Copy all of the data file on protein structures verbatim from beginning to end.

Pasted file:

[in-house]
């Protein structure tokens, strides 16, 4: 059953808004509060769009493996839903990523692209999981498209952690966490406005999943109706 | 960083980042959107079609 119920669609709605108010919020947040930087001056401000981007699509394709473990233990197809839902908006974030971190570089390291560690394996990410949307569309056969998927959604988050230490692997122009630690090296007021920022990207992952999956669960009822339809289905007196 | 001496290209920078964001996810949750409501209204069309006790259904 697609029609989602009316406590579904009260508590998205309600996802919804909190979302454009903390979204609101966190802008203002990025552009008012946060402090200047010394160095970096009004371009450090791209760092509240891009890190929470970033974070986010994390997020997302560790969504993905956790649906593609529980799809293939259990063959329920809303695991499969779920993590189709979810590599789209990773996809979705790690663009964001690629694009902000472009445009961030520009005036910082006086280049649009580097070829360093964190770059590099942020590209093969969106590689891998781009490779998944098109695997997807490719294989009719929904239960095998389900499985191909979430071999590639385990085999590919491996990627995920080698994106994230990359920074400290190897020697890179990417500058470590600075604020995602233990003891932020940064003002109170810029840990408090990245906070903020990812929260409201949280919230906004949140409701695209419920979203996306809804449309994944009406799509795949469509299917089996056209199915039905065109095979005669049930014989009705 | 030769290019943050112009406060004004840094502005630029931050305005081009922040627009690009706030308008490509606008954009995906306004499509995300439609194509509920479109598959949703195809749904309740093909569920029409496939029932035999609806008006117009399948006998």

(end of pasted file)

[in-house]
């Protein structure tokens, strides 16, 4: 059953808004509060769009493996839903990523692209999981498209952690966490406005999943109706 | 960083980042959107079609 119920669609709605108010919020947040930087001056401000981007699509394709473990233990197809839902908006974030971190570089390291560690394996990410949307569309056969998927959604988050230490692997122009630690090296007021920022990207992952999956669960009822339809289905007196 | 001496290209920078964001996810949750409501209204069309006790259904 697609029609989602009316406590579904009260508590998205309600996802919804909190979302454009903390979204609101966190802008203002990025552009008012946060402090200047010394160095970096009004371009450090791209760092509240891009890190929470970033974070986010994390997020997302560790969504993905956790649906593609529980799809293939259990063959329920809303695991499969779920993590189709979810590599789209990773996809979705790690663009964001690629694009902000472009445009961030520009005036910082006086280049649009580097070829360093964190770059590099942020590209093969969106590689891998781009490779998944098109695997997807490719294989009719929904239960095998389900499985191909979430071999590639385990085999590919491996990627995920080698994106994230990359920074400290190897020697890179990417500058470590600075604020995602233990003891932020940064003002109170810029840990408090990245906070903020990812929260409201949280919230906004949140409701695209419920979203996306809804449309994944009406799509795949469509299917089996056209199915039905065109095979005669049930014989009705 | 030769290019943050112009406060004004840094502005630029931050305005081009922040627009690009706030308008490509606008954009995906306004499509995300439609194509509920479109598959949703195809749904309740093909569920029409496939029932035999609806008006117009399948006998």